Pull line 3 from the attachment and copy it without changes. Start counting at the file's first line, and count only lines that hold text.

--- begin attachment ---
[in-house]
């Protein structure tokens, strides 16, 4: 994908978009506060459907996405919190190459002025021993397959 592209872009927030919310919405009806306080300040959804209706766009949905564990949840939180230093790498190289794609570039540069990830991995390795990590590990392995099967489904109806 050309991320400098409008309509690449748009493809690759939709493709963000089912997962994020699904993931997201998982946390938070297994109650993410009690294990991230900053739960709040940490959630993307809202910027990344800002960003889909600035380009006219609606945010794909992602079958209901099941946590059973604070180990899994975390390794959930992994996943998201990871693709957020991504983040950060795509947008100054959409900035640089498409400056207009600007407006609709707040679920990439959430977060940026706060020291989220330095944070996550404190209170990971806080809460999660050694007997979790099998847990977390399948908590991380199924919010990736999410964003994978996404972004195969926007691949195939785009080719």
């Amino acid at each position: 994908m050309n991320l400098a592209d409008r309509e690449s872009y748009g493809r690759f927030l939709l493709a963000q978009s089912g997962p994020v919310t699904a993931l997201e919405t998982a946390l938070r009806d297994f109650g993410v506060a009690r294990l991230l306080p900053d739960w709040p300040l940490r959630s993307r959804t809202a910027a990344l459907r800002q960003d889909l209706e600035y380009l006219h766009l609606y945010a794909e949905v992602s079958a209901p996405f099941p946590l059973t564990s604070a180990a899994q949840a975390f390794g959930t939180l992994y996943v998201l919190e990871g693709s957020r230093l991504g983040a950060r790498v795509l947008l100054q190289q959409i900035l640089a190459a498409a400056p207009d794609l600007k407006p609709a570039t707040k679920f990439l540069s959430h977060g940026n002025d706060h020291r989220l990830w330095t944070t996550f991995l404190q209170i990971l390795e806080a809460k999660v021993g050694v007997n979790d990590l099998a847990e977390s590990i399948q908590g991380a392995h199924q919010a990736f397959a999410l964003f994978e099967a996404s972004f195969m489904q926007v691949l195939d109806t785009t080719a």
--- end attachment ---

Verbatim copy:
């Amino acid at each position: 994908m050309n991320l400098a592209d409008r309509e690449s872009y748009g493809r690759f927030l939709l493709a963000q978009s089912g997962p994020v919310t699904a993931l997201e919405t998982a946390l938070r009806d297994f109650g993410v506060a009690r294990l991230l306080p900053d739960w709040p300040l940490r959630s993307r959804t809202a910027a990344l459907r800002q960003d889909l209706e600035y380009l006219h766009l609606y945010a794909e949905v992602s079958a209901p996405f099941p946590l059973t564990s604070a180990a899994q949840a975390f390794g959930t939180l992994y996943v998201l919190e990871g693709s957020r230093l991504g983040a950060r790498v795509l947008l100054q190289q959409i900035l640089a190459a498409a400056p207009d794609l600007k407006p609709a570039t707040k679920f990439l540069s959430h977060g940026n002025d706060h020291r989220l990830w330095t944070t996550f991995l404190q209170i990971l390795e806080a809460k999660v021993g050694v007997n979790d990590l099998a847990e977390s590990i399948q908590g991380a392995h199924q919010a990736f397959a999410l964003f994978e099967a996404s972004f195969m489904q926007v691949l195939d109806t785009t080719a």